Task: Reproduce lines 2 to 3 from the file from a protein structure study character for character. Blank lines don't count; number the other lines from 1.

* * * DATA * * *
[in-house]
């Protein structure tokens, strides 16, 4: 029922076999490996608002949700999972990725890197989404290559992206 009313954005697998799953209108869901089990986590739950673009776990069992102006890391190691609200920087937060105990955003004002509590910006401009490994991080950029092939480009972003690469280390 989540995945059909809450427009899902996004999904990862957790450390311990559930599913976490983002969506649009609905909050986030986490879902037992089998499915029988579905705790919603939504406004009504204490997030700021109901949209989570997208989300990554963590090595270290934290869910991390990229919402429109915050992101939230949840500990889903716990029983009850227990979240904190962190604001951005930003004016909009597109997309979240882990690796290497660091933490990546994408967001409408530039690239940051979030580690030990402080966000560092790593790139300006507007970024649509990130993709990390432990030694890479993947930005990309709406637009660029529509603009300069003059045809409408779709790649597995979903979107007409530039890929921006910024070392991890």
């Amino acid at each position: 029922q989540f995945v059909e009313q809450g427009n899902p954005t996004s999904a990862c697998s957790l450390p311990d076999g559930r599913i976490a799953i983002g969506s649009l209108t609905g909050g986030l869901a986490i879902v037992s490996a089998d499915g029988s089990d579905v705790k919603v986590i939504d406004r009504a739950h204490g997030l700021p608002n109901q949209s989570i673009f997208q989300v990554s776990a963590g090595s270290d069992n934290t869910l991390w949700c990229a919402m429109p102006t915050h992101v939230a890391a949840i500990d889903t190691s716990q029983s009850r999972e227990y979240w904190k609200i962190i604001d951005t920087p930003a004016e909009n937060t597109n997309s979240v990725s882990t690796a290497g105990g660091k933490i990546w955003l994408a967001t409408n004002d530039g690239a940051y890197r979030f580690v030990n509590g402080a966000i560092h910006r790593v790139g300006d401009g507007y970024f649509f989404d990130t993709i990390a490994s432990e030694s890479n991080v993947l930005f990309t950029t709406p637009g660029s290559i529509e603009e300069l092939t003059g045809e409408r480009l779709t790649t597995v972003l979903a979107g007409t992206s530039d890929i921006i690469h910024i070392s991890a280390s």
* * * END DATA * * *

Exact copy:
């Protein structure tokens, strides 16, 4: 029922076999490996608002949700999972990725890197989404290559992206 009313954005697998799953209108869901089990986590739950673009776990069992102006890391190691609200920087937060105990955003004002509590910006401009490994991080950029092939480009972003690469280390 989540995945059909809450427009899902996004999904990862957790450390311990559930599913976490983002969506649009609905909050986030986490879902037992089998499915029988579905705790919603939504406004009504204490997030700021109901949209989570997208989300990554963590090595270290934290869910991390990229919402429109915050992101939230949840500990889903716990029983009850227990979240904190962190604001951005930003004016909009597109997309979240882990690796290497660091933490990546994408967001409408530039690239940051979030580690030990402080966000560092790593790139300006507007970024649509990130993709990390432990030694890479993947930005990309709406637009660029529509603009300069003059045809409408779709790649597995979903979107007409530039890929921006910024070392991890």
């Amino acid at each position: 029922q989540f995945v059909e009313q809450g427009n899902p954005t996004s999904a990862c697998s957790l450390p311990d076999g559930r599913i976490a799953i983002g969506s649009l209108t609905g909050g986030l869901a986490i879902v037992s490996a089998d499915g029988s089990d579905v705790k919603v986590i939504d406004r009504a739950h204490g997030l700021p608002n109901q949209s989570i673009f997208q989300v990554s776990a963590g090595s270290d069992n934290t869910l991390w949700c990229a919402m429109p102006t915050h992101v939230a890391a949840i500990d889903t190691s716990q029983s009850r999972e227990y979240w904190k609200i962190i604001d951005t920087p930003a004016e909009n937060t597109n997309s979240v990725s882990t690796a290497g105990g660091k933490i990546w955003l994408a967001t409408n004002d530039g690239a940051y890197r979030f580690v030990n509590g402080a966000i560092h910006r790593v790139g300006d401009g507007y970024f649509f989404d990130t993709i990390a490994s432990e030694s890479n991080v993947l930005f990309t950029t709406p637009g660029s290559i529509e603009e300069l092939t003059g045809e409408r480009l779709t790649t597995v972003l979903a979107g007409t992206s530039d890929i921006i690469h910024i070392s991890a280390s």